One time, I saw a demonstration video that claimed that dirty pour art was amazing because it “Lets science do the painting.” Did science do the paintings you see above? No, the youth of Saint Olaf Parish did the paintings above. Science can be an interpretive language to describe the paintings, how the six colors I presented interacted with each other to create a far richer color pallet, how the inconsistencies of each canvas funneled the paint in different directions, how the kids movement of the canvas impacted the image, and so forth. Science can interpret these paintings through a certain set of eyes, but science, along with psychology, theology, and a various number of other -ologies, didn’t “do” the paintings. Kids did the paintings. Kids made in God’s image and likeness. Kids made by a Creator who loved them into existence. And kids who were given an opportunity to reflect that creative love in canvas and paint.
As someone who would consider himself to be “A Creative,” to quote the oft used cultural cliche, I find that the act of creating is essential for my emotional, physical, and spiritual health. Whether it’s a painting, a piece of music, a picture I take with my camera, or a dish of food I make for friends, the act of creating something gives me a deep peace and connection with the Creator. When I let those creative faculties go dormant, I begin to see struggles in my emotional, physical, and spiritual health.
Should this surprise us that in order to be a healthy creation we need to participate in God’s creative act? Should it surprise us that we are a kind of “co-creator with God” that reflects the fecund vibrancy of God’s love as we constantly seek to create new expressions of that love in the world around us? And should it surprise us that, over time, we have developed a myriad of interpretive lenses to help understand this creative act like science, psychology, philosophy, and theology? And should we also be weary of attempts to reduce the creative process to one interpretive lens, potentially stripping from it a dimension of its vibrancy and beauty, leaving nothing more than a uninteresting, monochrome view of our world? The rich tapestry of our created world and our inner desire to create implies that we need to let our interpretive lenses also be a delicately woven tapestry that doesn’t reduce Creator and creation to mere categorical titles. Instead, we need to let the different languages of interpretation draw us into deeper wonder and awe at the beauty of God, God’s creative act, and our longing to share in that creative love.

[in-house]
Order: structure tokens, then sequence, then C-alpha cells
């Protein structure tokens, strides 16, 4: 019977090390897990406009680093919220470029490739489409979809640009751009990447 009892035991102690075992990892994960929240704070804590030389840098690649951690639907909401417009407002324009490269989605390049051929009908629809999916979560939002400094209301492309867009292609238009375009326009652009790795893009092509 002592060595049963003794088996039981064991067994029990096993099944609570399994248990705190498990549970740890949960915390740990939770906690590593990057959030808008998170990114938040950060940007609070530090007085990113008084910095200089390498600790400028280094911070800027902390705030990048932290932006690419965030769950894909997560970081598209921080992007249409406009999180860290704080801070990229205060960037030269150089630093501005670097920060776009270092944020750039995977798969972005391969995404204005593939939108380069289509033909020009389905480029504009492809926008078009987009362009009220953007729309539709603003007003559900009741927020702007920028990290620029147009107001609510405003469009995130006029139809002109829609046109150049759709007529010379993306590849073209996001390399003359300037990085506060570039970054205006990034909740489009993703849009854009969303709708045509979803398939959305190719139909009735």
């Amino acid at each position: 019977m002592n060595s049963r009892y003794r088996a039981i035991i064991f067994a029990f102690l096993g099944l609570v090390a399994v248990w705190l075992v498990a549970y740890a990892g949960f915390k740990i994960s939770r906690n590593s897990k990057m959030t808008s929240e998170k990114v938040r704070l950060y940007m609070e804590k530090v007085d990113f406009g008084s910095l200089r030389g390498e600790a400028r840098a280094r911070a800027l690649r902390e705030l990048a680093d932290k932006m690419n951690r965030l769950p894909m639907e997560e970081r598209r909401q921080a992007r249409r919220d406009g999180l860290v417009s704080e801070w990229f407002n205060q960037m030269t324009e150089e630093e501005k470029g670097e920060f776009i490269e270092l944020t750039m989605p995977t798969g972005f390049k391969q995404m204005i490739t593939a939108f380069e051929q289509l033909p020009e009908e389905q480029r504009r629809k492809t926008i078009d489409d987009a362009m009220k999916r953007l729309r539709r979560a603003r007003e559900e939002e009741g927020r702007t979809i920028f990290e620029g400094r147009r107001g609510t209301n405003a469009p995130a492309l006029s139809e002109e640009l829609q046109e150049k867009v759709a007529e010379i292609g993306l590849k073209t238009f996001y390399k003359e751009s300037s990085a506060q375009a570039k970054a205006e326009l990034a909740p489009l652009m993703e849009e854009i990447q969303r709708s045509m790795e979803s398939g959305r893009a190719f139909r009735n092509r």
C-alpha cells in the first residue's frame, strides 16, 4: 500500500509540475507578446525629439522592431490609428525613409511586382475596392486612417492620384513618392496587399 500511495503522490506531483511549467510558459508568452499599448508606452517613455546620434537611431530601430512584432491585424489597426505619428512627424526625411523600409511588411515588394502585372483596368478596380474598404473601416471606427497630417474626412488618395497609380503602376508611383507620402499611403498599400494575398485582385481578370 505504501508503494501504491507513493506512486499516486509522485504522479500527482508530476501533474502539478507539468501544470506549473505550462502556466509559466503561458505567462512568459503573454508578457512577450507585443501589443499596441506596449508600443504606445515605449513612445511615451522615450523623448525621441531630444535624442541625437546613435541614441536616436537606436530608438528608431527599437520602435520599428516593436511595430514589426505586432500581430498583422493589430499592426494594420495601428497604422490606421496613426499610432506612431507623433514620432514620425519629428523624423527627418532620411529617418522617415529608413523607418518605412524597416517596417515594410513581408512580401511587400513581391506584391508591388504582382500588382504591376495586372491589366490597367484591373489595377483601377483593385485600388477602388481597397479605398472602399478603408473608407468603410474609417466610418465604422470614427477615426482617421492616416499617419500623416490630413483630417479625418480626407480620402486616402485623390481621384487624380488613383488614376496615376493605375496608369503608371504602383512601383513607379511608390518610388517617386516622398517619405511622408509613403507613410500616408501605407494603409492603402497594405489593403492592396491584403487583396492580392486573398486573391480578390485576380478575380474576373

How does God create? God creates through love, a Communion of Love that loved us into existence. It is a love that is continual and ongoing. And it is a love that is so deeply ingrained in us that we intuitively desire to share in that creative love. Do I see that creative love in each canvas our St. Olaf youth created last week? Yes, I do. However, I saw it even more present when, after experiencing the joy of doing good art, our high school and middle school students wanted to help our grade school students discover that same joy. It was this communal act of love that made me very proud to be their Pastor. The paintings are simply icons to remind me of that moment.
Spiritual Exercise: How is God calling you to love today? Pray with this and find a healthy way to share in God’s creative act of love. Do not let that act be stifled by categories that can make you feel inadequate or hesitant to share your creativity. Rather, allow the creative genius we all possess both express itself and connect itself with the Source of that creative desire: The Creator who loved you and me into existence.